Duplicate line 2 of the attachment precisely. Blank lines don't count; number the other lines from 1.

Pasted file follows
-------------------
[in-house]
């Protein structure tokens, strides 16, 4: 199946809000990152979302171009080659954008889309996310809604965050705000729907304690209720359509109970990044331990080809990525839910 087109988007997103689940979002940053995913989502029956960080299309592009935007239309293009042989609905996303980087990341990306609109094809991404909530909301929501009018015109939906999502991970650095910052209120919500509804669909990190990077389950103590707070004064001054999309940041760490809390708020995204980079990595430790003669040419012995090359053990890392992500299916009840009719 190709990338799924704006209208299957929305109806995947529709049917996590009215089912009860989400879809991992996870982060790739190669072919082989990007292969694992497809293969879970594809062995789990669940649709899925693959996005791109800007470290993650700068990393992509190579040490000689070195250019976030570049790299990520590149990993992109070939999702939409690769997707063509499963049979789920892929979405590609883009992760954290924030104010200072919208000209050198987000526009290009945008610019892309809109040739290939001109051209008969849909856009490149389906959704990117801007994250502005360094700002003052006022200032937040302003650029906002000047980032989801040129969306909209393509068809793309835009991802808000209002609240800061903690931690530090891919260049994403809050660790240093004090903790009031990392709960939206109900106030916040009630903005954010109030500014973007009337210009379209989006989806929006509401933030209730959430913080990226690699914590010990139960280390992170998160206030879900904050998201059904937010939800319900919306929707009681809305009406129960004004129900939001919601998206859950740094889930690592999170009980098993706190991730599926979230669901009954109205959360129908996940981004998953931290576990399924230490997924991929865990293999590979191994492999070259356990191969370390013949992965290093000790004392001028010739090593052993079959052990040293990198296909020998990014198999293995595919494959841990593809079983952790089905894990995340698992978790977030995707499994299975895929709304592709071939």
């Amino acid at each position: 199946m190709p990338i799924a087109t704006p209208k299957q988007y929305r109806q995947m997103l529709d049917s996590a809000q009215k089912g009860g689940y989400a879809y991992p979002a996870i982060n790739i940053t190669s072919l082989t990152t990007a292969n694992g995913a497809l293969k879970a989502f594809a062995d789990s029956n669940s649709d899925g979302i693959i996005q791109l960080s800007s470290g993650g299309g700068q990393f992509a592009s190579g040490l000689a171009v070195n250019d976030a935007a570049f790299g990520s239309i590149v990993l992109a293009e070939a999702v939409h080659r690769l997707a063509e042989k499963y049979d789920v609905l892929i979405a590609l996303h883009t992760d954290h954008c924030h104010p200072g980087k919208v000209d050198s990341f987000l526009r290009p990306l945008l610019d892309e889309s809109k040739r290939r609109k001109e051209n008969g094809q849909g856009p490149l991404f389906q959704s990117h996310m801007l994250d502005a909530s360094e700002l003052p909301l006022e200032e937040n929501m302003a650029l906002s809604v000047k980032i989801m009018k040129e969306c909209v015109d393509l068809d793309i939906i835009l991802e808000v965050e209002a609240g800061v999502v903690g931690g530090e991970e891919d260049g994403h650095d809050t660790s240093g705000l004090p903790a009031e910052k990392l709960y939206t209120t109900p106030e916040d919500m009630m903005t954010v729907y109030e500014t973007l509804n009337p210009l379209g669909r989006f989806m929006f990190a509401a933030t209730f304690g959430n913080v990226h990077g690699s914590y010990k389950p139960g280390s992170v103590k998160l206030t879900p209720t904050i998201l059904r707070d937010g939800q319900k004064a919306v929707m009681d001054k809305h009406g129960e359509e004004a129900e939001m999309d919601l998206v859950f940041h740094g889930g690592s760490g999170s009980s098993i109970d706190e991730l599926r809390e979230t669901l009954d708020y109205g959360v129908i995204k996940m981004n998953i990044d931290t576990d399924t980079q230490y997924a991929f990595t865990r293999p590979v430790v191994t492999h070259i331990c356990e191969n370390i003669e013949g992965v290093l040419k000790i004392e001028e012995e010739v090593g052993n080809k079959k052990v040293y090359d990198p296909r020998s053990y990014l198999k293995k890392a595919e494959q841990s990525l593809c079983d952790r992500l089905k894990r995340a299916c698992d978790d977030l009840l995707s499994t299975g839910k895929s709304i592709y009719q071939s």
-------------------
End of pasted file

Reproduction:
């Protein structure tokens, strides 16, 4: 199946809000990152979302171009080659954008889309996310809604965050705000729907304690209720359509109970990044331990080809990525839910 087109988007997103689940979002940053995913989502029956960080299309592009935007239309293009042989609905996303980087990341990306609109094809991404909530909301929501009018015109939906999502991970650095910052209120919500509804669909990190990077389950103590707070004064001054999309940041760490809390708020995204980079990595430790003669040419012995090359053990890392992500299916009840009719 190709990338799924704006209208299957929305109806995947529709049917996590009215089912009860989400879809991992996870982060790739190669072919082989990007292969694992497809293969879970594809062995789990669940649709899925693959996005791109800007470290993650700068990393992509190579040490000689070195250019976030570049790299990520590149990993992109070939999702939409690769997707063509499963049979789920892929979405590609883009992760954290924030104010200072919208000209050198987000526009290009945008610019892309809109040739290939001109051209008969849909856009490149389906959704990117801007994250502005360094700002003052006022200032937040302003650029906002000047980032989801040129969306909209393509068809793309835009991802808000209002609240800061903690931690530090891919260049994403809050660790240093004090903790009031990392709960939206109900106030916040009630903005954010109030500014973007009337210009379209989006989806929006509401933030209730959430913080990226690699914590010990139960280390992170998160206030879900904050998201059904937010939800319900919306929707009681809305009406129960004004129900939001919601998206859950740094889930690592999170009980098993706190991730599926979230669901009954109205959360129908996940981004998953931290576990399924230490997924991929865990293999590979191994492999070259356990191969370390013949992965290093000790004392001028010739090593052993079959052990040293990198296909020998990014198999293995595919494959841990593809079983952790089905894990995340698992978790977030995707499994299975895929709304592709071939």